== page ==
We came down into the valley below the famed Telluride and started up the next pass.  It was very dark by this point and these roads were steep and sinuous.  Somehow we actually made it to the top of this pass.  At the peak we stopped again to put the chains back on.  We were about 10K feet up on icy, snowy roads and knew going down was going to be rough.  NC has this wonderful invention called "guard rails" that they place around bad curves to keep you from falling off a mountain.  Colorado has yet to find this advanced technology and prefers to deal with the problem with a technique called "high-angle rescue" with their firefighters.  We did not want to experience this high-angle rescue--or 500-foot-bottom-of-ravine rescue either, for that matter.

We didn't make it very far before the van lost traction and started sliding.  I had two options for the slide -- go left into the ditch, or right off the cliff.  After some pondering I decided left would do just fine.  We got stopped and sat there for a few minutes, allowing the full "WTF just happened" feeling to wrap itself around us.  Heavy van, heavy trailer, and icy roads with a cliff to one side....crap. We called our friends in Durango and asked what we should do, and they laughed at us and wished us good luck.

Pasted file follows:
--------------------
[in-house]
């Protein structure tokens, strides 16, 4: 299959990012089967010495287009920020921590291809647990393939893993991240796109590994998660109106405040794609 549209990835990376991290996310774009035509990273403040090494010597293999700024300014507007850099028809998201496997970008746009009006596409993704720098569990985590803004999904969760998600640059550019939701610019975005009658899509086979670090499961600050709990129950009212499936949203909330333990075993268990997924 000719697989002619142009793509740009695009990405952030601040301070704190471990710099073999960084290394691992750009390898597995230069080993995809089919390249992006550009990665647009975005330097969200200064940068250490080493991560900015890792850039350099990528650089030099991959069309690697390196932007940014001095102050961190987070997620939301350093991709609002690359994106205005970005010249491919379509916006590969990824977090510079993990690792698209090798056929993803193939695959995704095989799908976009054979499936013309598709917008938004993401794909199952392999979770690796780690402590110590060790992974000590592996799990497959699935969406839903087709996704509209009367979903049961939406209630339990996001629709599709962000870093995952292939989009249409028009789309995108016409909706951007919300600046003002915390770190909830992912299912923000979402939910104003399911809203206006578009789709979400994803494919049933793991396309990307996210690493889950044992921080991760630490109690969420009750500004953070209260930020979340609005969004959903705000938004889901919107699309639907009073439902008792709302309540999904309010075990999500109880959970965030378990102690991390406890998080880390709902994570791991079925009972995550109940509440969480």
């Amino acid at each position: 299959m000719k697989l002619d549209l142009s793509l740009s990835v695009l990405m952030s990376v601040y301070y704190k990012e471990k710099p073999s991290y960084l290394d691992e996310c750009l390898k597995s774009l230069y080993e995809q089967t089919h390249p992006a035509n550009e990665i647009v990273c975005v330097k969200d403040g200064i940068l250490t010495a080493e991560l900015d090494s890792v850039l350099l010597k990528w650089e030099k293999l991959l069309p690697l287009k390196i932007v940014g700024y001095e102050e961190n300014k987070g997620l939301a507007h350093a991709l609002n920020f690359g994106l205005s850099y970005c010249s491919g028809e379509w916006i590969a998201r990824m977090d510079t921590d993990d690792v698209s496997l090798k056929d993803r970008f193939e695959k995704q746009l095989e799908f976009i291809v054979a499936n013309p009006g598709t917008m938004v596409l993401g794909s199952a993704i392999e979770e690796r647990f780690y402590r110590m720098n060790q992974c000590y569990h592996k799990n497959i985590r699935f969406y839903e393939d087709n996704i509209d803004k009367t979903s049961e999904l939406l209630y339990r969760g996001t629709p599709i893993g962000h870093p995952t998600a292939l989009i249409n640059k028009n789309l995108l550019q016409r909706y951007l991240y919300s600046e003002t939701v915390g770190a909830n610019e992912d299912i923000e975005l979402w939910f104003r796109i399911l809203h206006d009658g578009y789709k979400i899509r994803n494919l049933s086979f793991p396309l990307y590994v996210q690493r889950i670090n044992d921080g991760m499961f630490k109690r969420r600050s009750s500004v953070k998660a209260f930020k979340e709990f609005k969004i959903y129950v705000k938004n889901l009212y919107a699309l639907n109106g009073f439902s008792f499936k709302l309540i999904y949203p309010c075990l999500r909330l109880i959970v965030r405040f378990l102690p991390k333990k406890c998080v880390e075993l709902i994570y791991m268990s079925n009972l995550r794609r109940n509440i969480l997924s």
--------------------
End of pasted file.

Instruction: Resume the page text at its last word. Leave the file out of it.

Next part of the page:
This is where things got interesting.  We called two towing services and they don’t answer.  Joey got an answer on the third try and patiently explained the situation.  The guy says he'll come get us and take us to the hotel in Telluride.  Joey tells him we are a traveling band and that we can either pay for a towing bill or a hotel, but not both.   

Towing service owner:  "Oh, I see...well, is everyone cool?"